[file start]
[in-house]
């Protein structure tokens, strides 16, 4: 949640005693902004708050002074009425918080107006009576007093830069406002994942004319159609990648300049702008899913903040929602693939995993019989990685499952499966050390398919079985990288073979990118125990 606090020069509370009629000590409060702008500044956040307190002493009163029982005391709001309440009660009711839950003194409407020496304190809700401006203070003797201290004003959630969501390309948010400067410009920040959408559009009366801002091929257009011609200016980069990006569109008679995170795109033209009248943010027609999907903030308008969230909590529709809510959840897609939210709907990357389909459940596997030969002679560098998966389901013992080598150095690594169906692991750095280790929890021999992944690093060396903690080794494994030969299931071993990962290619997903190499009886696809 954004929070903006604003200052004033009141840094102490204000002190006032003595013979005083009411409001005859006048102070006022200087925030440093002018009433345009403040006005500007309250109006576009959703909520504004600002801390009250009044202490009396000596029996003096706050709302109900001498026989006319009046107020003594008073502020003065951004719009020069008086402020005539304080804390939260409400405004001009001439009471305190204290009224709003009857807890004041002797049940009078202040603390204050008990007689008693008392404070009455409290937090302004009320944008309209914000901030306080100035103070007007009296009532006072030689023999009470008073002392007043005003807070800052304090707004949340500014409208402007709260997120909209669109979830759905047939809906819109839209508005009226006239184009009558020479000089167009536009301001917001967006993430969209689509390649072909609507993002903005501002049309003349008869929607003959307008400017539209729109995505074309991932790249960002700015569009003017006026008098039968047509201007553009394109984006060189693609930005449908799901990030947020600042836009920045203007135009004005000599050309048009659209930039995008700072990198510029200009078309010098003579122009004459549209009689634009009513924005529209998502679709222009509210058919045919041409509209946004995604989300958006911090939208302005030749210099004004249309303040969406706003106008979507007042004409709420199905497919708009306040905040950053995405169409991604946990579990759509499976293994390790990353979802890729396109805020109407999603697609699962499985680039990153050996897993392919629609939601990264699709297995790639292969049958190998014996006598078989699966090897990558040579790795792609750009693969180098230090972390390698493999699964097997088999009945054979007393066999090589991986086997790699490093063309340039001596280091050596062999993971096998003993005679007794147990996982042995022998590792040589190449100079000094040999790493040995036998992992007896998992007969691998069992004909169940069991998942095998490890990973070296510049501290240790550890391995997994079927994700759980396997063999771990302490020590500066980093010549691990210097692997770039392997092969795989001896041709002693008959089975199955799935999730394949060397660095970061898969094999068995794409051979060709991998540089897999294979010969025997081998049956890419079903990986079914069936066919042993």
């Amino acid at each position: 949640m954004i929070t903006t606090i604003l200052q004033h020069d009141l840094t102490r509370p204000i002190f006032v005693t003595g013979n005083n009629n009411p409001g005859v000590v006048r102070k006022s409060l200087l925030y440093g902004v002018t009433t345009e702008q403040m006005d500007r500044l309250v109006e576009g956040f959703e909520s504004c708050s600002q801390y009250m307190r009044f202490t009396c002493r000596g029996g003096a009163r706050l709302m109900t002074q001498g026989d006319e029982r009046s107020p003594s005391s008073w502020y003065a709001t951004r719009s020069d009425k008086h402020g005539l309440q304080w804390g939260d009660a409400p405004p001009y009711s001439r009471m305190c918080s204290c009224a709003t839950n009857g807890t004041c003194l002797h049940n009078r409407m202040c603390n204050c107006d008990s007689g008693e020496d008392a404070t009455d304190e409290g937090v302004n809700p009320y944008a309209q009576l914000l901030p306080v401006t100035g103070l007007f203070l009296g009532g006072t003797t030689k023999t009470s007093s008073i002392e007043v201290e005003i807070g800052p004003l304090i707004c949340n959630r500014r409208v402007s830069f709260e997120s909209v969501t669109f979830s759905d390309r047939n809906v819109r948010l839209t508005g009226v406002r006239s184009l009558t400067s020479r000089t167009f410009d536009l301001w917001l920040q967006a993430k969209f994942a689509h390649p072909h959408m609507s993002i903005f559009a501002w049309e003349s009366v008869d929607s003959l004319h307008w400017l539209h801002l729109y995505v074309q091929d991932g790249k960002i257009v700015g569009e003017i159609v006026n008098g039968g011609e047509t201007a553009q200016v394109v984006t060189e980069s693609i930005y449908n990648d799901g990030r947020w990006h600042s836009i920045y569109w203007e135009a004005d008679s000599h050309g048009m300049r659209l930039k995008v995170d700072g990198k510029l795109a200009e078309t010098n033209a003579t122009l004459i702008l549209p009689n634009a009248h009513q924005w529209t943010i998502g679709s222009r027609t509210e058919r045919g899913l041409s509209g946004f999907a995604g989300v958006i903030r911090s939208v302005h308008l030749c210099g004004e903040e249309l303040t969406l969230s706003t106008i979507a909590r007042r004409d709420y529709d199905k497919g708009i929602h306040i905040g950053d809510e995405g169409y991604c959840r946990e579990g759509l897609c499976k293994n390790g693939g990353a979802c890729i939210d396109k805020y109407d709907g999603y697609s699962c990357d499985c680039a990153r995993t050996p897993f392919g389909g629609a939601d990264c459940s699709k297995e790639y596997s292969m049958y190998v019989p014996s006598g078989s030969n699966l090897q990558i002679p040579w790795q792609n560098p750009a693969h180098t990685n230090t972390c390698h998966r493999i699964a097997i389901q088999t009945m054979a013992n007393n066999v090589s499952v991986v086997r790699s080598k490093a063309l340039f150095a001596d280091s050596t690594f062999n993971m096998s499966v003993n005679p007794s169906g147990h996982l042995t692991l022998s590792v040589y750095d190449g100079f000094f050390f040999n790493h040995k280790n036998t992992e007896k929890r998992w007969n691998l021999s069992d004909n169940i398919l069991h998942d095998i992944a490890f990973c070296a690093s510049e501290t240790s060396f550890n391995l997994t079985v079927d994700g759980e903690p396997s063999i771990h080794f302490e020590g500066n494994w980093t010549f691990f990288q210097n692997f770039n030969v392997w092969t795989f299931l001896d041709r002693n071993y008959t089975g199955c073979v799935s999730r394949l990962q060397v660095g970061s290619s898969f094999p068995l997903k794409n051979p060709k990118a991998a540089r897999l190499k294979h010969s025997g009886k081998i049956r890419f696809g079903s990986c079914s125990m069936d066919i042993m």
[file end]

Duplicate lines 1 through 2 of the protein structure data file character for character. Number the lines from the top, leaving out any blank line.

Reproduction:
[in-house]
């Protein structure tokens, strides 16, 4: 949640005693902004708050002074009425918080107006009576007093830069406002994942004319159609990648300049702008899913903040929602693939995993019989990685499952499966050390398919079985990288073979990118125990 606090020069509370009629000590409060702008500044956040307190002493009163029982005391709001309440009660009711839950003194409407020496304190809700401006203070003797201290004003959630969501390309948010400067410009920040959408559009009366801002091929257009011609200016980069990006569109008679995170795109033209009248943010027609999907903030308008969230909590529709809510959840897609939210709907990357389909459940596997030969002679560098998966389901013992080598150095690594169906692991750095280790929890021999992944690093060396903690080794494994030969299931071993990962290619997903190499009886696809 954004929070903006604003200052004033009141840094102490204000002190006032003595013979005083009411409001005859006048102070006022200087925030440093002018009433345009403040006005500007309250109006576009959703909520504004600002801390009250009044202490009396000596029996003096706050709302109900001498026989006319009046107020003594008073502020003065951004719009020069008086402020005539304080804390939260409400405004001009001439009471305190204290009224709003009857807890004041002797049940009078202040603390204050008990007689008693008392404070009455409290937090302004009320944008309209914000901030306080100035103070007007009296009532006072030689023999009470008073002392007043005003807070800052304090707004949340500014409208402007709260997120909209669109979830759905047939809906819109839209508005009226006239184009009558020479000089167009536009301001917001967006993430969209689509390649072909609507993002903005501002049309003349008869929607003959307008400017539209729109995505074309991932790249960002700015569009003017006026008098039968047509201007553009394109984006060189693609930005449908799901990030947020600042836009920045203007135009004005000599050309048009659209930039995008700072990198510029200009078309010098003579122009004459549209009689634009009513924005529209998502679709222009509210058919045919041409509209946004995604989300958006911090939208302005030749210099004004249309303040969406706003106008979507007042004409709420199905497919708009306040905040950053995405169409991604946990579990759509499976293994390790990353979802890729396109805020109407999603697609699962499985680039990153050996897993392919629609939601990264699709297995790639292969049958190998014996006598078989699966090897990558040579790795792609750009693969180098230090972390390698493999699964097997088999009945054979007393066999090589991986086997790699490093063309340039001596280091050596062999993971096998003993005679007794147990996982042995022998590792040589190449100079000094040999790493040995036998992992007896998992007969691998069992004909169940069991998942095998490890990973070296510049501290240790550890391995997994079927994700759980396997063999771990302490020590500066980093010549691990210097692997770039392997092969795989001896041709002693008959089975199955799935999730394949060397660095970061898969094999068995794409051979060709991998540089897999294979010969025997081998049956890419079903990986079914069936066919042993």